Darius Rafieyan

Darius Rafieyan joined NPR in 2017 as the founding producer of The Indicator from Planet Money. He has produced stories about infectious disease outbreaks, the world's greatest air salesman, and the economics of Tinder.

Before joining NPR, he was a producer at Bloomberg and Al Jazeera English. Rafieyan also reported from Iran for The Guardian's Tehran Bureau blog. He is a graduate of New York University's Gallatin School of Individualized Study.

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Could Geoffrey the giraffe be back in business? For decades, a visit to Toys R Us was an indispensable part of holiday shopping for kids. That is, until last year, when the company announced it would be closing its doors for good.

Daniel Schreiber, the CEO of a small insurance company called Lemonade, was surprised this summer when he received a strongly worded letter from lawyers at one of the world's biggest telecom companies.

"At some level I knew it wasn't a joke, but it sure sounded like one," he said.

The letter was from Deutsche Telekom, the parent company of T-Mobile, and it accused Lemonade of stealing its trademark.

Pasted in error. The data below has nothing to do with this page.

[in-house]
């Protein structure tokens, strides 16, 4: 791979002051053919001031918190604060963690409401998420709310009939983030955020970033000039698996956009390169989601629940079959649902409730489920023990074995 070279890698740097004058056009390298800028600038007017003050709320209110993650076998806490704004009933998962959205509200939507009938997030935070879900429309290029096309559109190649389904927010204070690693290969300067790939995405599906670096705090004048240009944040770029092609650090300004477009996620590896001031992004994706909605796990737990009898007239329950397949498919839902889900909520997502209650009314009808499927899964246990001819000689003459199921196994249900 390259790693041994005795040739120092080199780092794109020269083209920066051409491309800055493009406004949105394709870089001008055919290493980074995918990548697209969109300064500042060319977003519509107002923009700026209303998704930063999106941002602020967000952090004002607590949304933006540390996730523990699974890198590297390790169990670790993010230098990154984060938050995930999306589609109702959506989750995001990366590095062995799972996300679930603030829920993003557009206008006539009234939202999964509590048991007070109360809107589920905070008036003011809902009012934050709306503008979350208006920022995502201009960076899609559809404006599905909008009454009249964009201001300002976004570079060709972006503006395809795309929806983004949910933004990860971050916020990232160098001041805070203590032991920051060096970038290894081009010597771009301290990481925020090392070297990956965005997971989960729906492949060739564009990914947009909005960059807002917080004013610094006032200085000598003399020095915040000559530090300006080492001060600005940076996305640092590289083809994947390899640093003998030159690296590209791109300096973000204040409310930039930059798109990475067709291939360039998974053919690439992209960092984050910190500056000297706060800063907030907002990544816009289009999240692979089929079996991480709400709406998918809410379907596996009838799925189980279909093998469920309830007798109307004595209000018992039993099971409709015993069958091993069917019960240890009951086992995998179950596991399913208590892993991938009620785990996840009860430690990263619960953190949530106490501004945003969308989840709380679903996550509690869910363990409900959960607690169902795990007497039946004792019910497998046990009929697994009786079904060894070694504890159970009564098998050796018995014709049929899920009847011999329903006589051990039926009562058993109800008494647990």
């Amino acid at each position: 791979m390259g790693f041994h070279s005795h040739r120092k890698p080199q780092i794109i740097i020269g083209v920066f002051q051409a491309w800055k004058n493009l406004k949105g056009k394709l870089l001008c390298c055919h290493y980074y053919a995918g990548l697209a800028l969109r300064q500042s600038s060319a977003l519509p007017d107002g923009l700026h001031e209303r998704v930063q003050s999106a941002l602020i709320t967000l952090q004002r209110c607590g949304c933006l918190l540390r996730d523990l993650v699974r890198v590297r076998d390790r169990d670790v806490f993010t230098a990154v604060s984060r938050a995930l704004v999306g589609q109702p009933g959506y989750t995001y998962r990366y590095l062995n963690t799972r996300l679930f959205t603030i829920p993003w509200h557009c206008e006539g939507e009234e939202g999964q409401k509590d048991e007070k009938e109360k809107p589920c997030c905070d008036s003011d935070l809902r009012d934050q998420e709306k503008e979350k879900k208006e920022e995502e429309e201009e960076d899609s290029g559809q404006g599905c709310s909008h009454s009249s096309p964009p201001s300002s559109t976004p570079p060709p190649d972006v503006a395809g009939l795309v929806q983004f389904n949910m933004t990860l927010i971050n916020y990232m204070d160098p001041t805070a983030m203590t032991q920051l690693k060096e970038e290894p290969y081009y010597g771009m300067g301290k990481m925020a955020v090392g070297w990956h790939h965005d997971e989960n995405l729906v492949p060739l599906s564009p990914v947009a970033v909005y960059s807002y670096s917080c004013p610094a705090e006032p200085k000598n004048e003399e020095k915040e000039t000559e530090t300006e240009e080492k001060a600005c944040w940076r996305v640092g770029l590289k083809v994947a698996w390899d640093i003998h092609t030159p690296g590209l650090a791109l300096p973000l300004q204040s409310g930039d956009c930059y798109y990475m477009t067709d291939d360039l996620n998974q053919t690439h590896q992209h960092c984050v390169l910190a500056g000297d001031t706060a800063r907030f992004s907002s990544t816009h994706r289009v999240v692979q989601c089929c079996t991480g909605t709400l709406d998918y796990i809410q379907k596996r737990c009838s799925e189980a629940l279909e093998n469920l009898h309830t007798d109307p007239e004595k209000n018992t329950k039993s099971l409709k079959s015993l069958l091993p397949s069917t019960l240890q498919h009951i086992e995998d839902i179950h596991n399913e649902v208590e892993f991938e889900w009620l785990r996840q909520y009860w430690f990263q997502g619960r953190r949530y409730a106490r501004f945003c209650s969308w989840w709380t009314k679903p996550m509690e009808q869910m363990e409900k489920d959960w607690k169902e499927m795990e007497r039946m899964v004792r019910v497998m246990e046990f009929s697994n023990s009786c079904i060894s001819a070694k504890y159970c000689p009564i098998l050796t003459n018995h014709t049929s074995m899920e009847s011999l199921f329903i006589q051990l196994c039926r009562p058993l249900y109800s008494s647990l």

Hey, Ailsa, I want to try a thought exercise with you, OK?



SHAPIRO: When I say the word magenta, what's the first thing that pops into your head?

CHANG: A Crayola crayon.

SHAPIRO: OK. Well, the wireless carrier T-Mobile is claiming in a new lawsuit that the color magenta is so inextricably linked to its brand that other companies...

CHANG: What?

SHAPIRO: ...Should be barred from using it. As Darius Rafieyan reports, that is not sitting well with some people.

The shale oil boom that catapulted the U.S. into being the world's largest oil producer may be going bust. Oil prices are dropping amid weakening demand, bankruptcies and layoffs are up, and drilling is down — signs of a crisis that's quietly roiling the industry.

Some of the most successful companies in the oil business are household names — think Exxon Mobil or Chevron. But the boom in shale drilling has been driven by smaller, independent operators. These companies have pushed the limits of drilling technology and taken big risks on unproven oil fields.

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